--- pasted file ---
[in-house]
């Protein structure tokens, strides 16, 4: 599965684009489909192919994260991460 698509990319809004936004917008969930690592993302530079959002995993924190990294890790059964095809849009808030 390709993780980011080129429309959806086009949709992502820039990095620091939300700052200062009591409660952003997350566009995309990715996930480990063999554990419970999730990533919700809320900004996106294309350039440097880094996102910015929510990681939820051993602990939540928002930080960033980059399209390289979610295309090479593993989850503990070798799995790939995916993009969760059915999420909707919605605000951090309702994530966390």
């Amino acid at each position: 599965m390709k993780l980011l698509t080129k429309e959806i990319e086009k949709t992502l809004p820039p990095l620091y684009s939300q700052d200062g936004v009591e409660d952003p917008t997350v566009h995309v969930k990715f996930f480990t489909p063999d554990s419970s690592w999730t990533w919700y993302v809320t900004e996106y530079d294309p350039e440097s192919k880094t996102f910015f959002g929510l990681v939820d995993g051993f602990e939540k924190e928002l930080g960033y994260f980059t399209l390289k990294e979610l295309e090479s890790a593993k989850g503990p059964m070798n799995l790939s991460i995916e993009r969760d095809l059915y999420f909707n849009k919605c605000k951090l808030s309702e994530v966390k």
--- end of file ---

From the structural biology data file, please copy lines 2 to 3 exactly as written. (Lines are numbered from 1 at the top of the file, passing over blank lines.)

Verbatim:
């Protein structure tokens, strides 16, 4: 599965684009489909192919994260991460 698509990319809004936004917008969930690592993302530079959002995993924190990294890790059964095809849009808030 390709993780980011080129429309959806086009949709992502820039990095620091939300700052200062009591409660952003997350566009995309990715996930480990063999554990419970999730990533919700809320900004996106294309350039440097880094996102910015929510990681939820051993602990939540928002930080960033980059399209390289979610295309090479593993989850503990070798799995790939995916993009969760059915999420909707919605605000951090309702994530966390």
């Amino acid at each position: 599965m390709k993780l980011l698509t080129k429309e959806i990319e086009k949709t992502l809004p820039p990095l620091y684009s939300q700052d200062g936004v009591e409660d952003p917008t997350v566009h995309v969930k990715f996930f480990t489909p063999d554990s419970s690592w999730t990533w919700y993302v809320t900004e996106y530079d294309p350039e440097s192919k880094t996102f910015f959002g929510l990681v939820d995993g051993f602990e939540k924190e928002l930080g960033y994260f980059t399209l390289k990294e979610l295309e090479s890790a593993k989850g503990p059964m070798n799995l790939s991460i995916e993009r969760d095809l059915y999420f909707n849009k919605c605000k951090l808030s309702e994530v966390k």